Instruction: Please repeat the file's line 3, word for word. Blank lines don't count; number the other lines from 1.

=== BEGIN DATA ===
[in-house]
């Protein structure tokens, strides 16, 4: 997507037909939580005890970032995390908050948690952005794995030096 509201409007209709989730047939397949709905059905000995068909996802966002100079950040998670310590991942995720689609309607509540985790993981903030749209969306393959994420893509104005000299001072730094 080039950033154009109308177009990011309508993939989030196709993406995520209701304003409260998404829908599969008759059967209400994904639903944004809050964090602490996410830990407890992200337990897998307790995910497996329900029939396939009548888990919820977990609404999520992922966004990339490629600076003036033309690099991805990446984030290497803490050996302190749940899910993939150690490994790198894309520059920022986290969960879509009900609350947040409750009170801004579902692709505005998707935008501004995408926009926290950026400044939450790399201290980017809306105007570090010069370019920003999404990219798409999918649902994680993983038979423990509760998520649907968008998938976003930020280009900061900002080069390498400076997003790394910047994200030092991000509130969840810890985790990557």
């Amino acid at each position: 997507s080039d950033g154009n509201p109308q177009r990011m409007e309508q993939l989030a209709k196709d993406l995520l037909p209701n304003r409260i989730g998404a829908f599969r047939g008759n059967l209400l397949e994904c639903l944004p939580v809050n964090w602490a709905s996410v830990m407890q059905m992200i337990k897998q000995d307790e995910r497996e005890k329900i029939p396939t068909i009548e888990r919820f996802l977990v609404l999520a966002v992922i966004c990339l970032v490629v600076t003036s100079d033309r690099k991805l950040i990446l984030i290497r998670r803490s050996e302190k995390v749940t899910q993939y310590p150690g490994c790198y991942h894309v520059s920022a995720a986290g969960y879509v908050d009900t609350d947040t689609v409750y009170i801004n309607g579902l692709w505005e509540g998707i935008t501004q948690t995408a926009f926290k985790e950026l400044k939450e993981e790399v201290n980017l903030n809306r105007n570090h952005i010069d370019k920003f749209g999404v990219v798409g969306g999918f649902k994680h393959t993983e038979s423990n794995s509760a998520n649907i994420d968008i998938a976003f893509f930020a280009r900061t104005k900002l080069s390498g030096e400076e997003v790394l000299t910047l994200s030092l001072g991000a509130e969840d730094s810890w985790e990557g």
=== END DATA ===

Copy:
């Amino acid at each position: 997507s080039d950033g154009n509201p109308q177009r990011m409007e309508q993939l989030a209709k196709d993406l995520l037909p209701n304003r409260i989730g998404a829908f599969r047939g008759n059967l209400l397949e994904c639903l944004p939580v809050n964090w602490a709905s996410v830990m407890q059905m992200i337990k897998q000995d307790e995910r497996e005890k329900i029939p396939t068909i009548e888990r919820f996802l977990v609404l999520a966002v992922i966004c990339l970032v490629v600076t003036s100079d033309r690099k991805l950040i990446l984030i290497r998670r803490s050996e302190k995390v749940t899910q993939y310590p150690g490994c790198y991942h894309v520059s920022a995720a986290g969960y879509v908050d009900t609350d947040t689609v409750y009170i801004n309607g579902l692709w505005e509540g998707i935008t501004q948690t995408a926009f926290k985790e950026l400044k939450e993981e790399v201290n980017l903030n809306r105007n570090h952005i010069d370019k920003f749209g999404v990219v798409g969306g999918f649902k994680h393959t993983e038979s423990n794995s509760a998520n649907i994420d968008i998938a976003f893509f930020a280009r900061t104005k900002l080069s390498g030096e400076e997003v790394l000299t910047l994200s030092l001072g991000a509130e969840d730094s810890w985790e990557g």